Morbius Isn’t Awful

Dept. of Comic Book Fatigue


William Goldman, the Academy Award winning screenwriter of All the President’s Men and Butch Cassidy and the Sundance Kid, once famously quipped: “In Hollywood, nobody knows anything.” And he was right. Box office success is something impossible to predict or plan for. No one really knows what the public wants. A great idea on paper may not translate well on screen. A popular actor may not strike a chord. Failure, on the other hand, is a lot easier to spot. Now, studios aren’t stupid. They know when they’ve got a dud on their hands. They know when a movie is bad. And so, I’ll let you in on a little secret. When the review embargo for a movie is lifted only after it premieres, it can mean one of two things. Either there is some mind-blowing surprise that the director doesn’t want spoiled by the Internet, or the studio has absolutely zero confidence in the movie they’re about to release. I will tell you that there is no mind-blowing surprise in Morbius.

We were allowed to publish this review at 12:01AM on Thursday, March 31. By that point, the movie had already been out for just over 24 hours. There had already been multiple public screenings. All of them unhindered by anything that the press had to say. This is a strategy rooted in the belief that the moviegoing masses are a lot more forgiving than your average film critic. And that their reactions on Instagram, and Twitter, and TikTok, might drown out any negative reviews the movie might garner.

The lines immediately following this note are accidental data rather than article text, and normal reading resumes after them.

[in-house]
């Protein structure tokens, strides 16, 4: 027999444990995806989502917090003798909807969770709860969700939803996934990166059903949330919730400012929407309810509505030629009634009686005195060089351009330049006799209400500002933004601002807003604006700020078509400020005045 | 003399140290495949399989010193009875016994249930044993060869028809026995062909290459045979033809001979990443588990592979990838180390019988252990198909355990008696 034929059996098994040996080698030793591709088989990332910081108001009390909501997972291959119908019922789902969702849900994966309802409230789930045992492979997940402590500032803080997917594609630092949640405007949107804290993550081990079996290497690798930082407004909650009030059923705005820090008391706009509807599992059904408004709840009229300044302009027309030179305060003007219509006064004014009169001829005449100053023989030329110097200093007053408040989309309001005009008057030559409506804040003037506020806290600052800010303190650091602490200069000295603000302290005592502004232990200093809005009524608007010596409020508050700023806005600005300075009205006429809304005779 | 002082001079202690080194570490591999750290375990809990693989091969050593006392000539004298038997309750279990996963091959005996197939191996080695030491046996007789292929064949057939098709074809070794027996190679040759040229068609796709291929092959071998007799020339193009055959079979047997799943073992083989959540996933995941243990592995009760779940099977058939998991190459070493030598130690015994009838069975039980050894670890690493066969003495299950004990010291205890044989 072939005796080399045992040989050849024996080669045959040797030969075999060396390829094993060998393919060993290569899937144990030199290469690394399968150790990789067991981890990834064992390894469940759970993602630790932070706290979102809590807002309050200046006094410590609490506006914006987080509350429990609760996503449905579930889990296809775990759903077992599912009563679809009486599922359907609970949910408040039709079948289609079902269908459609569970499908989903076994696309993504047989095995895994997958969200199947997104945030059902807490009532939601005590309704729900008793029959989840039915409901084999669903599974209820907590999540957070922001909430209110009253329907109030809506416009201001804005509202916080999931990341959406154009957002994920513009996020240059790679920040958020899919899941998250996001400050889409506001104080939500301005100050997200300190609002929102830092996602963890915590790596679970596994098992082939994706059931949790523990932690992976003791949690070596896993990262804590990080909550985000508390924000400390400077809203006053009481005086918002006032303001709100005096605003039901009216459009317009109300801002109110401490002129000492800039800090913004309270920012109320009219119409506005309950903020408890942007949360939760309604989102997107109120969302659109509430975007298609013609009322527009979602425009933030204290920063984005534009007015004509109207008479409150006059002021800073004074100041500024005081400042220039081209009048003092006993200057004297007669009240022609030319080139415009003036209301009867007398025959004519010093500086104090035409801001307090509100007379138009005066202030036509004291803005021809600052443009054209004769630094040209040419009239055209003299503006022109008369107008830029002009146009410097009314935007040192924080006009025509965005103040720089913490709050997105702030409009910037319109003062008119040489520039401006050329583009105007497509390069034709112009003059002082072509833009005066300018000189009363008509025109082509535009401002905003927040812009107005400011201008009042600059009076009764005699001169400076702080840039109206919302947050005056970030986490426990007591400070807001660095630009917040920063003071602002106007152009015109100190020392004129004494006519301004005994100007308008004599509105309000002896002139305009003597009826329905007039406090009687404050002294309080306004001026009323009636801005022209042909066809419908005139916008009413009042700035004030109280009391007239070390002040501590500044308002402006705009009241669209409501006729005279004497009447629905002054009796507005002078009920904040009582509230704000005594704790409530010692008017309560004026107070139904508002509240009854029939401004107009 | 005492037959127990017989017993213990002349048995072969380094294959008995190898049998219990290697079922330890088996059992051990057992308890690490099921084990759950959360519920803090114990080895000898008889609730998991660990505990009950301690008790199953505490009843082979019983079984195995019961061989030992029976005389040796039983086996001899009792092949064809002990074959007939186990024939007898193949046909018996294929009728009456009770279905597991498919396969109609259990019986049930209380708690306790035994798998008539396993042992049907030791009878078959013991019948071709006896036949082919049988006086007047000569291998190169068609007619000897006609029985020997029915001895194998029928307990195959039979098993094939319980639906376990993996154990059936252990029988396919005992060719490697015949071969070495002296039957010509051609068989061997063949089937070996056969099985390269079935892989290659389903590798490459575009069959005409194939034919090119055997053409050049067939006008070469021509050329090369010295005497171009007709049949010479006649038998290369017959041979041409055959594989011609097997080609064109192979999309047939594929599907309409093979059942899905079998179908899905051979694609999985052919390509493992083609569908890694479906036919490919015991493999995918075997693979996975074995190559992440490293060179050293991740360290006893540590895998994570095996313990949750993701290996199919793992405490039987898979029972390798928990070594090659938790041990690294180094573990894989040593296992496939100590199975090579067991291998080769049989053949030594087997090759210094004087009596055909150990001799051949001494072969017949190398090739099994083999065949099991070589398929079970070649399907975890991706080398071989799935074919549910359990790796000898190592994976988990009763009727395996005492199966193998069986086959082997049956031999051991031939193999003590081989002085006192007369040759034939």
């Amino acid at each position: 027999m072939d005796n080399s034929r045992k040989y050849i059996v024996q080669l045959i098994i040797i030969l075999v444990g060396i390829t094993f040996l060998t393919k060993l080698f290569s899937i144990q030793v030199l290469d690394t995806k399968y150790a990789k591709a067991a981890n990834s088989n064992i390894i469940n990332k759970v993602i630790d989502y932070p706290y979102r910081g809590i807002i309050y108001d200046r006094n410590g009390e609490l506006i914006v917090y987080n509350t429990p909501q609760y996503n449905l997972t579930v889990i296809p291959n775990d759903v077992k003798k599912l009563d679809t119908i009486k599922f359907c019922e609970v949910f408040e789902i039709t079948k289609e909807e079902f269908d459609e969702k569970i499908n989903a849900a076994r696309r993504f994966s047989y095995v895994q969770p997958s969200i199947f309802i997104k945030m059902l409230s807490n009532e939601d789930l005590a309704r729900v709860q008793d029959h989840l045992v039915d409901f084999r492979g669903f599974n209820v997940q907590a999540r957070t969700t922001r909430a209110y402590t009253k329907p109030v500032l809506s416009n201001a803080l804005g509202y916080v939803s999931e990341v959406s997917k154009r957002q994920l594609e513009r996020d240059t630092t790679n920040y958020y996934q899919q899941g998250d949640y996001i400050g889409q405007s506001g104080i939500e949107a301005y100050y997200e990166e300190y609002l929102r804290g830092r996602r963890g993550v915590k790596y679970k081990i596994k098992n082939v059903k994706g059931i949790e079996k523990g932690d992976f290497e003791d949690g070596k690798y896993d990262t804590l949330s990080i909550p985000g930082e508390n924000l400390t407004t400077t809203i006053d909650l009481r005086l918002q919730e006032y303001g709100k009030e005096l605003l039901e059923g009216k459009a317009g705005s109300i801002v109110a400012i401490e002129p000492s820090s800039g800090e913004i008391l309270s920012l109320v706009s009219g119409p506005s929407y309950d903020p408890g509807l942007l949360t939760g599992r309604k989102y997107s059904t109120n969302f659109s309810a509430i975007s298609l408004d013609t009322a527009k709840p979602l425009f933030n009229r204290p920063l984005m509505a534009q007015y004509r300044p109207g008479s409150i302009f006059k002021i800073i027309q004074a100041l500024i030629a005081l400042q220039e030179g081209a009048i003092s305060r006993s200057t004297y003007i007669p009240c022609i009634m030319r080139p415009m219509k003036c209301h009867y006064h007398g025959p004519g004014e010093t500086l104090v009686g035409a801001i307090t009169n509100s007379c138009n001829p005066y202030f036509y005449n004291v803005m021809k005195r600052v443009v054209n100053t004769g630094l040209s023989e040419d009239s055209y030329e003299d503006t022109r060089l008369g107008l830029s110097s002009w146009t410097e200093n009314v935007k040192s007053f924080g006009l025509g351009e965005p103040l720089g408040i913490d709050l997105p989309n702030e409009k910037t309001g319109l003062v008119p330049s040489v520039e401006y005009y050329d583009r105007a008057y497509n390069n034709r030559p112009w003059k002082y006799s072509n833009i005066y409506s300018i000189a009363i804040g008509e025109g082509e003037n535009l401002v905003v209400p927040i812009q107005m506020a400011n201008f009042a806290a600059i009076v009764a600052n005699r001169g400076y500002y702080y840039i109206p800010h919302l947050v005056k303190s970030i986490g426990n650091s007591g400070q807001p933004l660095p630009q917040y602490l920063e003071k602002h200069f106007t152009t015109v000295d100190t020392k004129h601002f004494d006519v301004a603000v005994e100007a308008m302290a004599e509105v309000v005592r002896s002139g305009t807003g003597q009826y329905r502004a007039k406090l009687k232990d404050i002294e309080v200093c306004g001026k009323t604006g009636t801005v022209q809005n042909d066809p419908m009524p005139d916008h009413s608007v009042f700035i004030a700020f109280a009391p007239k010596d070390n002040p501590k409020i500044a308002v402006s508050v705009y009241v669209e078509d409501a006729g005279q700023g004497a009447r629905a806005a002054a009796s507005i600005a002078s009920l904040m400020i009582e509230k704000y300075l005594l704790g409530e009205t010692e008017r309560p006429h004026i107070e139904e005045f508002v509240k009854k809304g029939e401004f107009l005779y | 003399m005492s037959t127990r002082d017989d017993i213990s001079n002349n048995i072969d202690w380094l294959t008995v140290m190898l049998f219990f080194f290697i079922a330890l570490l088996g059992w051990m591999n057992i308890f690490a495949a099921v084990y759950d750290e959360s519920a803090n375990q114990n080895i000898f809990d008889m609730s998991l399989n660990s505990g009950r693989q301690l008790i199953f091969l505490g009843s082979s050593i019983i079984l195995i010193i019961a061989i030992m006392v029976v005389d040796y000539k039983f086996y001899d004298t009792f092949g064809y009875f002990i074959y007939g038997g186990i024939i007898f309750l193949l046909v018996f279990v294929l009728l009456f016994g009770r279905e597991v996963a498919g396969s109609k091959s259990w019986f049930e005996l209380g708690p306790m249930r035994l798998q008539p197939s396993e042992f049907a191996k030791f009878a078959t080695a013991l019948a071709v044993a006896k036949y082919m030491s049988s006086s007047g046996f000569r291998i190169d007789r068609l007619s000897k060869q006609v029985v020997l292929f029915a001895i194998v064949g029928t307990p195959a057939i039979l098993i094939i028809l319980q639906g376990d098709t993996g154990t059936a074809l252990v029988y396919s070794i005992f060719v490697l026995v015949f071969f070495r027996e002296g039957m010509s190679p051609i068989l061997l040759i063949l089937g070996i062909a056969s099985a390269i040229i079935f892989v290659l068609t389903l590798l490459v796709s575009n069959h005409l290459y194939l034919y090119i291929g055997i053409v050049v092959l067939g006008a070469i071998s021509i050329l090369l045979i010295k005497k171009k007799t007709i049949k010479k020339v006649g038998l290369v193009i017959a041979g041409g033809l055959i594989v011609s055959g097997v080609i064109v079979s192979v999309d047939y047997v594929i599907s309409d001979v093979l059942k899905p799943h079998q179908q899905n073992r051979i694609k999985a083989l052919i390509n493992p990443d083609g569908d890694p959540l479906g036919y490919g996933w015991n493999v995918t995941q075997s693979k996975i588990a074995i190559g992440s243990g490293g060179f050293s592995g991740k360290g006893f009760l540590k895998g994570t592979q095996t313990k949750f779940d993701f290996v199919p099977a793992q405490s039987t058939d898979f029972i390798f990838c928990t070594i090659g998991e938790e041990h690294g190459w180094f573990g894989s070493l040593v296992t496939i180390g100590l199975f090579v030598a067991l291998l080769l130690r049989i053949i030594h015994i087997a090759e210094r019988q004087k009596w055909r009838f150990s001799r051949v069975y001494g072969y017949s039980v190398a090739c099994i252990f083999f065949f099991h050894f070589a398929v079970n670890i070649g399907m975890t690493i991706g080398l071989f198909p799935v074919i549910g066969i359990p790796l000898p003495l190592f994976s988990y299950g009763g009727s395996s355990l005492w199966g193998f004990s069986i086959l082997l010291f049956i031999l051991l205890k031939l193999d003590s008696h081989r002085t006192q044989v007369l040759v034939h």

Which might be something of an overcorrection for Morbius. Because you know what? This movie isn’t terrible. It isn’t nearly the train wreck that early reactions seem to imply. It isn’t great. But it is competent. And by that, I mean that the camera is mostly in focus and mostly pointed in the right direction. (I say mostly, because like both Venom movies, the third act is a muddy CGI mess.) There is some semblance of a coherent plot, and action that might even have passed for exciting in the early 1990s.

Jekyll and Hyde


In fact, the 1990s are a good indicator of where this movie is coming from. Plot wise, all you need to know is that Michael Morbius (Jared Leto) is a noble and brilliant scientist, born with a congenital blood disease, who experiments on himself and turns into a vampiric monster. Like all “good guy” vampires of fiction, Morbius’ struggle is how to sate his hunger without giving into his blood lust. There is no real story here beyond that. Tyrese Gibson and Al Madrigal show up as FBI agents whose actual parts seem to have been left on the cutting room floor. (Didn’t Gibson have a robotic arm in one of the trailers?) Adria Arjona isn’t as much a female lead as she is yet another underwritten love interest. And Jared Harris (Jared Harris!) is completely wasted as a father figure to both men who is given no real “fathering” material to sink his teeth into.

In terms of execution, the movie plays out almost exactly the same way as Sony’s first Venom movie. This is a paint-by-numbers comic book movie. There’s a good-ish Morbius and his bad guy mirror (played with glee by Doctor Who’s Matt Smith). The both of them do the whole cat and mouse for a while before CGI versions beat each other to a pulp during the last 10 minutes of the movie. (Director Daniel Espinosa is also clearly a big fan of Christopher Nolan seeing as he liberally borrows a lot of imagery from his Batman movies.)